5 Manufacturing Trends to Watch for in 2019

With Industry 4.0 quickly gaining steam, 2019 is the year for manufacturers to prioritize technological advancements in order to stay competitive in the coming years — and industry predictions suggest the coming years are going to move very quickly.

Initiatives that rely on connected, data-driven technologies generated $5.1 billion in 2017. By 2023, the total is projected to climb to $21.7 billion.

Industry 4.0 runs on a new generation of technology and takes a drastically different approach to production. Manufacturers who acknowledge and embrace these new industry trends will reap the rewards of precise, efficient, and automated manufacturing.

If you want to remain competitive in Industry 4.0, check out our infographic with the 5 trends you should prioritize in 2019 and the years to come. If you want to learn more, keep reading below the infographic for more detailed information on each of these trends.

1. Complete Digitization

The future of manufacturing revolves around the idea of every process being integrated into one centralized, digital platform. This will allow manufacturers to gain deep insights about their operations, schedules, equipment maintenance, inventory and more. With integrated digital systems you’ll be able to monitor and manage every aspect of production with incredible precision.

Manufacturers have already made great strides toward this goal, and we are likely to witness the first completely digitized operations finding their footing this year. According to one IDC study, more than half of all companies will be “digitally determined” by 2020. These digital transformation efforts aim to streamline how companies integrate, organize, and analyze their data. The trend of digitization promises to be a driving force behind factories of the future, and if you’re not considering how to digitize your processes now, you’re at risk of falling behind.

2. Internet of Things (IoT)

Complete digitization of processes is only possible with complete connectivity of all equipment and devices used in the manufacturing process. Connectivity will be a big theme this year and the years to come through the use of IoT connected devices.

By leveraging IoT, smart sensors can track discrete processes, equipment performance and inventory levels, and send the data to an enterprise resource planning (ERP) platform for integration. With connected devices capturing real-time data, key decision-makers will be able to track and improve everything from output and efficiency to inventory levels and supply chains. Manufacturers have already had success incorporating IoT devices onto the production floor, and the presence of IoT is growing fast.

Estimates indicate that the IoT will reach the inflection point of 18-20% in 2019, at which point the adoption rate will start to accelerate. The great news is, manufacturers of any size can begin leveraging connected devices this year, as long as they have a strong ERP platform to manage the attendant data.

3. Virtual Reality

Virtual reality (VR) has a number of applications in manufacturing. For example, technicians can learn how to repair or troubleshoot sophisticated equipment in a VR simulator. Engineering teams can also use VR to design prototypes and test new parts or tools with minimal spending on materials. These are just two examples of how VR can improve safety, enhance processes, aid in product design, and offer important new perspectives to manufacturing leaders.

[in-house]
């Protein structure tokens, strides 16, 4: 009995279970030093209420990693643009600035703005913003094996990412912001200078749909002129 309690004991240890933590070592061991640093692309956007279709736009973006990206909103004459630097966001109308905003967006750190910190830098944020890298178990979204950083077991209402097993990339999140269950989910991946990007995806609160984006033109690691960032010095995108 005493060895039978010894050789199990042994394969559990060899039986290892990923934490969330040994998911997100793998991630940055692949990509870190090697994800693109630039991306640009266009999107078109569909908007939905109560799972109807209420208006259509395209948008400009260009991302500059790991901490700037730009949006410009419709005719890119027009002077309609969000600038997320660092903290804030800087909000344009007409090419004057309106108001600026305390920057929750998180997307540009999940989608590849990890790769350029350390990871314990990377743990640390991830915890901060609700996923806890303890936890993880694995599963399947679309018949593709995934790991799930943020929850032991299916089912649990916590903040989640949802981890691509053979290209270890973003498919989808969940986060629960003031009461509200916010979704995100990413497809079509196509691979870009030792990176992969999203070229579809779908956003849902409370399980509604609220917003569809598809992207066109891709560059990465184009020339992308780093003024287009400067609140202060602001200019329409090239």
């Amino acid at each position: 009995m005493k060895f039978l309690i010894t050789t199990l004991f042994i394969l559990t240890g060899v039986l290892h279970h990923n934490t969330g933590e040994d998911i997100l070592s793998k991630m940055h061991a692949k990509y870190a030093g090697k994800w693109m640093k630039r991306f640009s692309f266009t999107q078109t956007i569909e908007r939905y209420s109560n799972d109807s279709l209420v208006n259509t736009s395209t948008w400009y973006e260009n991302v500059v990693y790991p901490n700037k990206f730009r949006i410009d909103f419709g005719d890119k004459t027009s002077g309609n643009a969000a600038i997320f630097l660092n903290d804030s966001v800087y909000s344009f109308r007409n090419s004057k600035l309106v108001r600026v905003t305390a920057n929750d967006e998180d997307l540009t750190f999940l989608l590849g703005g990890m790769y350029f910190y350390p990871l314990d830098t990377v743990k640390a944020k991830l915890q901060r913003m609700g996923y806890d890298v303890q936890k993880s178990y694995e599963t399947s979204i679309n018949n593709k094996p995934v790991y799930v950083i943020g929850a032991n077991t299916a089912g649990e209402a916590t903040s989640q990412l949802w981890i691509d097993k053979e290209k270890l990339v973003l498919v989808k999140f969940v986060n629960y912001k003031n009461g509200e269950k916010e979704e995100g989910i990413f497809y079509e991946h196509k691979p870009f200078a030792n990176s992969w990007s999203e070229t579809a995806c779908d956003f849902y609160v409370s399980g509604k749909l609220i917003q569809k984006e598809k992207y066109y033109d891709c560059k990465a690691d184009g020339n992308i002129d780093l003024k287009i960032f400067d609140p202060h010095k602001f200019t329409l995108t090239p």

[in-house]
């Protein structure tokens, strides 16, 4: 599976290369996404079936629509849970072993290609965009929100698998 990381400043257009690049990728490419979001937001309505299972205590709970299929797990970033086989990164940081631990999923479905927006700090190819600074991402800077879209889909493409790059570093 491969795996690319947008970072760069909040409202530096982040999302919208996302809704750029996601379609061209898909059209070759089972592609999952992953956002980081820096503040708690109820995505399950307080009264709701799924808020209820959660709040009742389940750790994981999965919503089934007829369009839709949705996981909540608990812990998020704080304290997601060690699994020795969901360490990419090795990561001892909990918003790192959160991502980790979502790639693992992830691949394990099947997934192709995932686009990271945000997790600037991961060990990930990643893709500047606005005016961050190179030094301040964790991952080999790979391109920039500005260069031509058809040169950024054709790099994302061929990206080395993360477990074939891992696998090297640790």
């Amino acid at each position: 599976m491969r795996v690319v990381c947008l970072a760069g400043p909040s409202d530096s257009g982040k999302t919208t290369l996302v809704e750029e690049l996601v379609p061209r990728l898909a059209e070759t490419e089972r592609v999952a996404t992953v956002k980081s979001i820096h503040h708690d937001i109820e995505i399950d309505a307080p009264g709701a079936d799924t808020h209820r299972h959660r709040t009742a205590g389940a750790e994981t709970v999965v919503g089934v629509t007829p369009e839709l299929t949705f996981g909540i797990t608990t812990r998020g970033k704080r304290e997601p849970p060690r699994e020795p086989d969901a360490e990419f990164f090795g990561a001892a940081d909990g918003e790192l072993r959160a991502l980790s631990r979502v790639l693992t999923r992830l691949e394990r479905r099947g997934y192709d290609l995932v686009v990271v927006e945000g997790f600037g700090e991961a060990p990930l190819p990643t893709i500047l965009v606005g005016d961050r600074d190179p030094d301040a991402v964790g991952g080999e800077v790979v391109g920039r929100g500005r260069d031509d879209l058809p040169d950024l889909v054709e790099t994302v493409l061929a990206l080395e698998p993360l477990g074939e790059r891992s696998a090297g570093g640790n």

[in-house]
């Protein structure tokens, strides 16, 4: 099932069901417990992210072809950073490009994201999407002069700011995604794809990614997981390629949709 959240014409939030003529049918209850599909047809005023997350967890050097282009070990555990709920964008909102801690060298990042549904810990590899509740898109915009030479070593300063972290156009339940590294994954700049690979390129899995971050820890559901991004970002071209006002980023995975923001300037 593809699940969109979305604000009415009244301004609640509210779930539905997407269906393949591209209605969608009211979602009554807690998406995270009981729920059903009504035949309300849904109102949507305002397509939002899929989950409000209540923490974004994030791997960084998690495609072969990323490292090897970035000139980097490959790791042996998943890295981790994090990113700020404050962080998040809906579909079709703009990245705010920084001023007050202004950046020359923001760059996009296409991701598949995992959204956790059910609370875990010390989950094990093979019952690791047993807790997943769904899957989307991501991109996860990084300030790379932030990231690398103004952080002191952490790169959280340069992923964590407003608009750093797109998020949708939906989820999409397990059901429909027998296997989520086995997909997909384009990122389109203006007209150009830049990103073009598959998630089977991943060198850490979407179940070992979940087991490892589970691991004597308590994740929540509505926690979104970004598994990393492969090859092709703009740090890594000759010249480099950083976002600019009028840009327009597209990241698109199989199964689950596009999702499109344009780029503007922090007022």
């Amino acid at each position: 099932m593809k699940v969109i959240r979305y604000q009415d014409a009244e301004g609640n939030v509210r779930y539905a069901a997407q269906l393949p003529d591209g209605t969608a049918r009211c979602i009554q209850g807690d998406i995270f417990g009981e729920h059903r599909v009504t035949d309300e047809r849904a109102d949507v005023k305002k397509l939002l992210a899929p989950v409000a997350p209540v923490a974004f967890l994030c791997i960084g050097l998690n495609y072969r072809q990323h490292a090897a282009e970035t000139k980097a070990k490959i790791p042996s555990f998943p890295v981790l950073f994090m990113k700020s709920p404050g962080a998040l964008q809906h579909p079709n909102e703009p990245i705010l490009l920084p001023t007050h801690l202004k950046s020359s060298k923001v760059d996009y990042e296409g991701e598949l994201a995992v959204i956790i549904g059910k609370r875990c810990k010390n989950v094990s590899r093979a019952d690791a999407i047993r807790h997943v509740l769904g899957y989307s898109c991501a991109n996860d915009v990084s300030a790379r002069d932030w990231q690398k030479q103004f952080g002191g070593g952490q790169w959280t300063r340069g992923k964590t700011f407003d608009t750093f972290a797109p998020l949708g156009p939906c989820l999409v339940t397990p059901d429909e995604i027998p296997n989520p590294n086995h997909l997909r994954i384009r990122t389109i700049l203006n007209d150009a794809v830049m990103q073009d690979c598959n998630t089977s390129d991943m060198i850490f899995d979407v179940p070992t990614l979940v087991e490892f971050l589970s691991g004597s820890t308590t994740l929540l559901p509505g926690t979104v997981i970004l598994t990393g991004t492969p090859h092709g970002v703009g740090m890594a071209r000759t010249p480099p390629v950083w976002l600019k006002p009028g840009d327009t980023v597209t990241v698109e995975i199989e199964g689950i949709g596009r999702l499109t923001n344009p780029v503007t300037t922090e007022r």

More than one-third of manufacturers were expected to adopt VR in 2018, and that will likely increase in 2019. Widespread adoption of VR is still a few years off, but we expect to see manufacturers preparing this year by setting up the technological foundations that will enable them to use VR in the future. For instance, adopters will need to have a way to link their VR capabilities to their broader enterprise data and establishing that data foundation is something organizations must focus on sooner rather than later.

4. Additive Manufacturing

Additive manufacturing (also known as 3D printing, or AM) is arguably one of the most transformational technologies ever introduced to manufacturing. Advances in AM now allow parts and tools to be made out of high-performance plastic or refined metal alloys. More significantly, the nature of AM processes allow for angles, cavities, and cuts to be made that would be difficult and costly to accomplish with traditional tools.

By 2023 the AM market is expected to be worth $5.66 billion, up from last year’s $1.73 billion. This technology requires the careful management of vast amounts of data for it to live up to its potential. The manufacturers that succeed in implementing AM will be those that have robust systems in place for collecting, storing, and analyzing large amounts of data.

5. Robotics

Robotics are nothing new in the manufacturing industry, but their level of autonomy is. Today’s robots are able to complete highly complex processes, make independent decisions, and operate with minimal human intervention.

Previously, robots were used to complete discrete, repetitive processes. Going forward, we will likely see robots assist with far more aspects of manufacturing — especially in roles where it’s dangerous, complex, or cost-prohibitive to use human workers. The total number of industrial robots worldwide is expected to reach 2.6 million this year, an increase of roughly 1 million units since 2015. Robots, like all the technologies mentioned above, are driven by data. Leveraging robots successfully starts by getting the underlying data in order.

Are your existing technologies robust enough to support your organization’s fourth industrial revolution? Contact Cre8tive Technology & Design to discuss how we can help you strengthen your organization’s technology foundation and prepare your company to embrace these Industry 4.0 trends.

Posted in ERP